USDA has proposed new animal welfare standards for the National Organic Program that, if enacted, would be the first time such standards are codified in federal law. This could present serious challenges to livestock producers.
Livestock organizations pointed out a number of problems with the proposed new standards, including: animal production practices have nothing to do with the basic concept of “organic” production; the standards add complexity to the organic certification process, creating significant barriers to existing and new organic producers; and they could jeopardize animal and public health.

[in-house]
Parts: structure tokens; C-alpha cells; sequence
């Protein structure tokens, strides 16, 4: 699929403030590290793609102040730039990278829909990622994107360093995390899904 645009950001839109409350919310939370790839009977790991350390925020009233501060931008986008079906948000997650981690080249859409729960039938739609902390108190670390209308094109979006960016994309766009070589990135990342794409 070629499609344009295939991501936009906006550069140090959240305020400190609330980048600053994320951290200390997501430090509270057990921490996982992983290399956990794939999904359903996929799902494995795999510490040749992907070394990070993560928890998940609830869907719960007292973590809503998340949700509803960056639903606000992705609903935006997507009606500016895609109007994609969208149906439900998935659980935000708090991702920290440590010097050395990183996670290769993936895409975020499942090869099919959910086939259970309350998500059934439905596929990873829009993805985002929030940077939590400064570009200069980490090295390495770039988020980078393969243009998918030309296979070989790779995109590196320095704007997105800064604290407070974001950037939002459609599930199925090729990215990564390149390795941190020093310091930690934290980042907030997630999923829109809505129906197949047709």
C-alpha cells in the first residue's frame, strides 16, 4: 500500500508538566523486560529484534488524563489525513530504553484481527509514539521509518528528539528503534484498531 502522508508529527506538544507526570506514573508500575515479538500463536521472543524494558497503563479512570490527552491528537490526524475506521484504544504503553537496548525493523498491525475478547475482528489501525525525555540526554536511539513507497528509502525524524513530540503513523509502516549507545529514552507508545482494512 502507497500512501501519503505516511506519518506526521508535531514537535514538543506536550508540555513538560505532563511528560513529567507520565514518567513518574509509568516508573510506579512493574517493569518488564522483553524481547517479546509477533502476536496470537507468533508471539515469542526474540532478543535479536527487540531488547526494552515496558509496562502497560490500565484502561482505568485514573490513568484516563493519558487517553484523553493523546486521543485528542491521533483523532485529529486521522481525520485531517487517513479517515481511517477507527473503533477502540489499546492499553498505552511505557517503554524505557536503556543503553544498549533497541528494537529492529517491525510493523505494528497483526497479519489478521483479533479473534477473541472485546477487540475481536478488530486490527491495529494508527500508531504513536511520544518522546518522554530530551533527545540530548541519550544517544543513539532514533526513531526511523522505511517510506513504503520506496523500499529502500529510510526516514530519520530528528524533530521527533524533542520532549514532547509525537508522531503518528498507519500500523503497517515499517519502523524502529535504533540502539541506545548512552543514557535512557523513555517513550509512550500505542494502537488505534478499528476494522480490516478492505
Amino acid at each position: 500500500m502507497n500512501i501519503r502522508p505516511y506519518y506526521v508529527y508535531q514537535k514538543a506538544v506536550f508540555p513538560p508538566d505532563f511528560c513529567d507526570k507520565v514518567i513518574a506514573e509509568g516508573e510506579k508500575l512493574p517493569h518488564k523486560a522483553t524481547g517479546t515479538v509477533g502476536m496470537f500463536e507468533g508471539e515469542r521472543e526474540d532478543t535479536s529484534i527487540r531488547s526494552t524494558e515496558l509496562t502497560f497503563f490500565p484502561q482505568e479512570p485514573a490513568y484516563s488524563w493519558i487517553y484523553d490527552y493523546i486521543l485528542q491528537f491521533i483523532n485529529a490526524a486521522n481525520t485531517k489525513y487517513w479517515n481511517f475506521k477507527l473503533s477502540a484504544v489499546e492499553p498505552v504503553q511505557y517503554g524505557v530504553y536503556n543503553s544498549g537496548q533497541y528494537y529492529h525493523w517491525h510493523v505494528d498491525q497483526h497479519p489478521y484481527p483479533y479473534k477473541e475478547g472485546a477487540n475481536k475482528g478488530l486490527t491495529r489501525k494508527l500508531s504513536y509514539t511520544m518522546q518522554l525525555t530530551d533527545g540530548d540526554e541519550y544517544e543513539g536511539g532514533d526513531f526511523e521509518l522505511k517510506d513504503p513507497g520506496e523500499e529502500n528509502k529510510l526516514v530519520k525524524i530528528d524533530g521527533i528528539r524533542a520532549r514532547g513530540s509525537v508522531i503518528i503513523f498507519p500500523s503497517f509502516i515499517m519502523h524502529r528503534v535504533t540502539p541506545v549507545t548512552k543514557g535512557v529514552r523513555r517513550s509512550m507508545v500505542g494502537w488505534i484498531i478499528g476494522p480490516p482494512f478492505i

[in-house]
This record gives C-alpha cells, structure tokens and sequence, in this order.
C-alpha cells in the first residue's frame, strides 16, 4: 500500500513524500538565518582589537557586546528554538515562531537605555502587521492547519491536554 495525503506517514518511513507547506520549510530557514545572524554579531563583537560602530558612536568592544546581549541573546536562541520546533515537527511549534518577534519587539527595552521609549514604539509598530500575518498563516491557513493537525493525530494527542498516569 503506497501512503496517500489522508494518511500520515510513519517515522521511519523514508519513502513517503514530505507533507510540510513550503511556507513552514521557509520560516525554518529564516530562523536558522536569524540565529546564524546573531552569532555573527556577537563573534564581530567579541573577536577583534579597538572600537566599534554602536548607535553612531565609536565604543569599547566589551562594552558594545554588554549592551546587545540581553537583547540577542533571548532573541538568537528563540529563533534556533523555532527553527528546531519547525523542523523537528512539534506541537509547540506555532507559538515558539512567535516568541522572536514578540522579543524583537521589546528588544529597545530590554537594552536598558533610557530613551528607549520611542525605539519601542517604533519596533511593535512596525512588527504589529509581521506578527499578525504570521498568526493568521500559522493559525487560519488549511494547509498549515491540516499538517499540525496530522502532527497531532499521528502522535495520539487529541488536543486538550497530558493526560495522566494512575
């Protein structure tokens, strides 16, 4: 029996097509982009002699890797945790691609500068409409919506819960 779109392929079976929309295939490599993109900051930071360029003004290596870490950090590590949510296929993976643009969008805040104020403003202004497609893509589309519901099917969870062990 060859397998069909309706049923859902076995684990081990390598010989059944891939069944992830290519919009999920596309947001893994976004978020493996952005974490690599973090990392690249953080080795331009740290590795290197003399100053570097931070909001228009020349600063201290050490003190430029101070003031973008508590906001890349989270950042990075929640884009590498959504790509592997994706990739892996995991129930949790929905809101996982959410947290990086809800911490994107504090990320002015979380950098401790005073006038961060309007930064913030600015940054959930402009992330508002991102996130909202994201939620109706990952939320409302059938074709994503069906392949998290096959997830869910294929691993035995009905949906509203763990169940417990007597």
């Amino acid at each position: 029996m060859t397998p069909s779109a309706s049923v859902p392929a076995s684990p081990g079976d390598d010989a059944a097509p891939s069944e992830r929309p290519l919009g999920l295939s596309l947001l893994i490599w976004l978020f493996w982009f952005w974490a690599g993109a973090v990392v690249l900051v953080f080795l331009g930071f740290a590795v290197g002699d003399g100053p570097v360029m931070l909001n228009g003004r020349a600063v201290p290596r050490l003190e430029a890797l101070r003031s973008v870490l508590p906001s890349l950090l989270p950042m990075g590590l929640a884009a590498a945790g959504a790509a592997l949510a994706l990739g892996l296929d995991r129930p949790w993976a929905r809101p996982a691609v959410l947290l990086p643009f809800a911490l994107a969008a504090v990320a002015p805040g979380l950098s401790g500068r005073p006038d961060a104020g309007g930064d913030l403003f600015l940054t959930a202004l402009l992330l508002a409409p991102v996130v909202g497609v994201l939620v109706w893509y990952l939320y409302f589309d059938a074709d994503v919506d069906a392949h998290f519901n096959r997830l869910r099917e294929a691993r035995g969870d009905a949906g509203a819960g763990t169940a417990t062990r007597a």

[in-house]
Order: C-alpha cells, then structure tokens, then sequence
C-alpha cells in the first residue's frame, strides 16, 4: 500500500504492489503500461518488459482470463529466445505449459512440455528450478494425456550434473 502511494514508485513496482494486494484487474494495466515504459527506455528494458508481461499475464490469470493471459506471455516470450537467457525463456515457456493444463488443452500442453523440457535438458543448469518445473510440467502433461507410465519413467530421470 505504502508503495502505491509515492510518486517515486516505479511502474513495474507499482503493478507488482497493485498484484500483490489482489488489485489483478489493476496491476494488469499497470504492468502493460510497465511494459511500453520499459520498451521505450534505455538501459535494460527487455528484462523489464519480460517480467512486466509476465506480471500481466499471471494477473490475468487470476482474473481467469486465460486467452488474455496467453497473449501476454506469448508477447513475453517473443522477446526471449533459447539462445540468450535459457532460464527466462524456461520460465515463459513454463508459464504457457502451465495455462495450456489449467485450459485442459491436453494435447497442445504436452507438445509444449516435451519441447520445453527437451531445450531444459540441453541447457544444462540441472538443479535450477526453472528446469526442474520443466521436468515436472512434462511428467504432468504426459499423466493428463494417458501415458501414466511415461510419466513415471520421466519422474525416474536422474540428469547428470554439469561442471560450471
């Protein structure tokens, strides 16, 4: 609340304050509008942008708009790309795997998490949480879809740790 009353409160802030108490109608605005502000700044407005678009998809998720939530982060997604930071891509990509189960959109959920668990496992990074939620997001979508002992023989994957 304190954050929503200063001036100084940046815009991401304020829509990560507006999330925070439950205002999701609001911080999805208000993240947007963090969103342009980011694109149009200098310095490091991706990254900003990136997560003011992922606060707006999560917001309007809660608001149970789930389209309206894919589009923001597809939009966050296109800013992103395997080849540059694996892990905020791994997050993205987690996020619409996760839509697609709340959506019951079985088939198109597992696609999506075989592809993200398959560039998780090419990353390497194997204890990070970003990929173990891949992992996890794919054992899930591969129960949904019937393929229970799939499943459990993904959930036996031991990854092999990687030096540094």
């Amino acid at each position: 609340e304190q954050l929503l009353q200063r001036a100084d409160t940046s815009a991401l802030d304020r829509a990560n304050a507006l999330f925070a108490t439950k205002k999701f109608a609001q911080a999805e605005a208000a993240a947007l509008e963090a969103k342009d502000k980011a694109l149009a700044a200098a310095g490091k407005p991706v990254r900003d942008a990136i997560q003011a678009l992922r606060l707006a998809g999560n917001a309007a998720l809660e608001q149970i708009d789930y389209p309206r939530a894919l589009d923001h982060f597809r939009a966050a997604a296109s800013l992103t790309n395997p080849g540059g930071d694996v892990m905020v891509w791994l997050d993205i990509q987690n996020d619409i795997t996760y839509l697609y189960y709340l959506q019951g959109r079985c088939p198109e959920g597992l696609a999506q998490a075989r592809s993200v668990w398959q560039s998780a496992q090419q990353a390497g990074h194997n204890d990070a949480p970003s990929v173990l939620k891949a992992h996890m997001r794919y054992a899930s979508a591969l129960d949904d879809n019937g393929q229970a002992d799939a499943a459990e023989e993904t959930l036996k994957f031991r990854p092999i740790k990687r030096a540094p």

Following are specific points on the new standards from the National Pork Producers Council.
Animal welfare is not germane to the basic concept of “organic”
- Organic has pertained to foods produced without synthetic pesticides, antibiotics, synthetic fertilizers, genetically modified organisms or growth hormones.
- The Organic Food Production Act of 1990 limited its coverage of livestock to feeding and medication practices.
- While the Agriculture Secretary can consider additional provisions, they must be within the scope of the 1990 act.